While an exact cause of facial veins cannot be pinpointed with certainty, there are certain factors that may act as catalysts for the development of visible blood vessels in the face.  An interference in the circulatory function of the body is the main culprit; this interference may stem from a variety of stimuli which, in turn, causes blood vessels to become clogged, enlarged and visible. 

The circulatory system of the human body utilizes the heart, arteries and veins as the pump and respective vessels that carry the blood from the heart to the body, and back again. The arteries carry blood to the body and the veins carry blood back to the heart. If the veins or vein valves become weak, blood will drip back into the vessel and clog the pathway. The veins close to the surface of the skin will become visible through the skin. 

The three types of facial veins include: spider veins, reticular veins and varicose veins. The spider veins are the smallest; these are capillaries which have surfaced due to differing causes. The reticular veins are a medium size, can be a faint blue or green color, and are sometimes the cause of spider veins. Varicose veins are typically the largest and sometimes quite painful.

The following factors may influence a person's chances for suffering the circulatory problems associated with noticeable facial veins.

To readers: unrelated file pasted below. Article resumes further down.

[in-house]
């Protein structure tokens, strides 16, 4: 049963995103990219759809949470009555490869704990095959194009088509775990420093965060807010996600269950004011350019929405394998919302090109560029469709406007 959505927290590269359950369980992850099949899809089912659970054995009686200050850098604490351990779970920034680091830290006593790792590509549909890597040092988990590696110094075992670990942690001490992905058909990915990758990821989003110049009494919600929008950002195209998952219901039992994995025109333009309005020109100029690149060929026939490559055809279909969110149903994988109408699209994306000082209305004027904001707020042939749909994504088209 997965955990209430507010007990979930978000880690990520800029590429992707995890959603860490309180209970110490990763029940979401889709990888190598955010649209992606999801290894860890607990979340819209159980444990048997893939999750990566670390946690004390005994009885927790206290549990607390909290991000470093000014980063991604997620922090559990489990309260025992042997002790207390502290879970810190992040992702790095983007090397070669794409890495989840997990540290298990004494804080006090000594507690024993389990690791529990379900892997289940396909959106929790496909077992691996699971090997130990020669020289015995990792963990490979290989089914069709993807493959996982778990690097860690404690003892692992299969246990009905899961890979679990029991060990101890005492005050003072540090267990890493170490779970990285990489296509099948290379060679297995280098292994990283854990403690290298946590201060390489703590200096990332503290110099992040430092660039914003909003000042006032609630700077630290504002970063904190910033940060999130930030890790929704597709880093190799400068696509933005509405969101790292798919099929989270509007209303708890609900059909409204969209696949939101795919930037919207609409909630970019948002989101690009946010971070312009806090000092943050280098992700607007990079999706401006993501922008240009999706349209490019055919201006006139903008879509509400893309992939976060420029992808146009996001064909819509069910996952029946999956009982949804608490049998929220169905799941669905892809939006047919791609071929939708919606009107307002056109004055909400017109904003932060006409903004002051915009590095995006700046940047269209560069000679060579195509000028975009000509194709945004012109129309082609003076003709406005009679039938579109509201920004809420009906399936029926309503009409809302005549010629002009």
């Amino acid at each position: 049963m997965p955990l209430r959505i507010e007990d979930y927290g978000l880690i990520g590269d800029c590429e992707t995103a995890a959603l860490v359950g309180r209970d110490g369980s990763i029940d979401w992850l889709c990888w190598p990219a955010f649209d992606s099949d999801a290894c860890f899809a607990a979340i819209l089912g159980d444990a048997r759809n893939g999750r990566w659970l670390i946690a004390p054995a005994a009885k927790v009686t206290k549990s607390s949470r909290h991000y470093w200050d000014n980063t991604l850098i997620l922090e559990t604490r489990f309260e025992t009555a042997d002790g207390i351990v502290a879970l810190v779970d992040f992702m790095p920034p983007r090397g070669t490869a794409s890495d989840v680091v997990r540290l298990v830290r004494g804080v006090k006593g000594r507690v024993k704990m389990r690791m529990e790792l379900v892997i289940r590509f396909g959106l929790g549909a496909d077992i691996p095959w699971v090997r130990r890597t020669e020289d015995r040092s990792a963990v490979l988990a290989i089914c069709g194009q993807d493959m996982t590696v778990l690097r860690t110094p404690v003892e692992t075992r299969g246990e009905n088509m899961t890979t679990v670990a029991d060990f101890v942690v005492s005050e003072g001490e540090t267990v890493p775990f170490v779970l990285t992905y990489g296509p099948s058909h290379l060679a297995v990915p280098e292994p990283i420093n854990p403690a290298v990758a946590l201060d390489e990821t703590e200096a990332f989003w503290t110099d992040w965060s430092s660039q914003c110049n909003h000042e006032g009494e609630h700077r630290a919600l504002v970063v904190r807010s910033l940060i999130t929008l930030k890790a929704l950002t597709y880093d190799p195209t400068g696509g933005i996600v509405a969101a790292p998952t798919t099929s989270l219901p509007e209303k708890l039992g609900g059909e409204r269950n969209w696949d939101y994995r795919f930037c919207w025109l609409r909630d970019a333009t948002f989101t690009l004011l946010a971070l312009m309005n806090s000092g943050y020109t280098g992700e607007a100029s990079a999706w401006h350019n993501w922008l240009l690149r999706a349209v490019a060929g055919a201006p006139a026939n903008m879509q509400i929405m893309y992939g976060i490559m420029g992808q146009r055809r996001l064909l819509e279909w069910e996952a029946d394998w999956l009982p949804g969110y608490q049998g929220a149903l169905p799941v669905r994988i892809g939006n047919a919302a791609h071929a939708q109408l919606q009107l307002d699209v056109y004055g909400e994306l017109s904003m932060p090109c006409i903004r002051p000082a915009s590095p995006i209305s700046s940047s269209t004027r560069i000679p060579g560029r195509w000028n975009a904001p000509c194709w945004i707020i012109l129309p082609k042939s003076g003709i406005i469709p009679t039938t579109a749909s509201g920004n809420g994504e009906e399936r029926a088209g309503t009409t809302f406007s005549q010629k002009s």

Heredity

Chances are good that if the faces of parents or grandparents show visible veins, the faces of their children have an increased risk of developing the same condition. Circulatory problems do indeed run in families, just as heart disease, atherosclerosis and stroke. The best preventive measure is living a healthy lifestyle. 

Getting Older

As people advance in years, all systems of the body age as well. Veins become less elastic, vein valves work less efficiently, and blood begins to pool in the vessel. The epidermis, or skin, of an older person gets thinner over time and veins may become more visible. 

Excess Sun Exposure

One of the detriments of too much ultraviolet light is damage to the outer layers of the skin. The damage may include the breakage of capillaries just below the surface of tender facial skin.

Physical Stress

Any activities placing undue stress on the face, such as excessive sneezing from allergies, repeated vomiting, and physical injury resulting in bruises, may exacerbate a predisposition to or cause facial veins.

Hormones, Pregnancy and Birth Control Pills

Since the body produces more estrogen during pregnancy, women may suffer vein weakness. Since blood flow is also increased, a woman's veins may become enlarged, causing blood to clog the vessels. Since birth control pills mimic pregnancy, the same consequences of pregnancy on vein health applies regarding the onset of facial veins. 

Rosacea

Rosacea is a disorder whereby a person's nose, cheeks, chin and forehead may become red, inflamed and swollen. The disorder, if left untreated for a prolonged period, may give way to facial veins. The most common form of facial veins stemming from rosacea are the spider veins or broken capillaries. Professional advice from a health care provider is necessary to treat the condition of rosacea itself and the ensuing facial veins.